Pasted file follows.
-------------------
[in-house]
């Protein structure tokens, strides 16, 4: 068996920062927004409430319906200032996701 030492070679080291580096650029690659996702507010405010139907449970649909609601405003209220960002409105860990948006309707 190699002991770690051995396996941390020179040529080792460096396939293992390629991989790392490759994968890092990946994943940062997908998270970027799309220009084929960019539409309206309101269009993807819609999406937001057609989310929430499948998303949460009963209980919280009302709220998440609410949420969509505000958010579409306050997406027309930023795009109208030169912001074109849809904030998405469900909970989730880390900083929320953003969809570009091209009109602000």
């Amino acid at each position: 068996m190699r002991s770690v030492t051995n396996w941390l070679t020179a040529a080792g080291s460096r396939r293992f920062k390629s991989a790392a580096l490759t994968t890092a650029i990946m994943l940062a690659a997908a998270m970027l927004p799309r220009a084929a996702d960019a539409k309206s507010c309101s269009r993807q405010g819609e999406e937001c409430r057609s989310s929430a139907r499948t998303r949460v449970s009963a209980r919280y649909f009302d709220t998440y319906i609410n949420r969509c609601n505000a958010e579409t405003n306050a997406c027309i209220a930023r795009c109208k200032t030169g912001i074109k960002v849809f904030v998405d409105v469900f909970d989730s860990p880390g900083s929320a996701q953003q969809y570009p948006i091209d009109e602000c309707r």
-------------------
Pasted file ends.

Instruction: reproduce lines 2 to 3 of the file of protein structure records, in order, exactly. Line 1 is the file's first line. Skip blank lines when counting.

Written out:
């Protein structure tokens, strides 16, 4: 068996920062927004409430319906200032996701 030492070679080291580096650029690659996702507010405010139907449970649909609601405003209220960002409105860990948006309707 190699002991770690051995396996941390020179040529080792460096396939293992390629991989790392490759994968890092990946994943940062997908998270970027799309220009084929960019539409309206309101269009993807819609999406937001057609989310929430499948998303949460009963209980919280009302709220998440609410949420969509505000958010579409306050997406027309930023795009109208030169912001074109849809904030998405469900909970989730880390900083929320953003969809570009091209009109602000």
């Amino acid at each position: 068996m190699r002991s770690v030492t051995n396996w941390l070679t020179a040529a080792g080291s460096r396939r293992f920062k390629s991989a790392a580096l490759t994968t890092a650029i990946m994943l940062a690659a997908a998270m970027l927004p799309r220009a084929a996702d960019a539409k309206s507010c309101s269009r993807q405010g819609e999406e937001c409430r057609s989310s929430a139907r499948t998303r949460v449970s009963a209980r919280y649909f009302d709220t998440y319906i609410n949420r969509c609601n505000a958010e579409t405003n306050a997406c027309i209220a930023r795009c109208k200032t030169g912001i074109k960002v849809f904030v998405d409105v469900f909970d989730s860990p880390g900083s929320a996701q953003q969809y570009p948006i091209d009109e602000c309707r």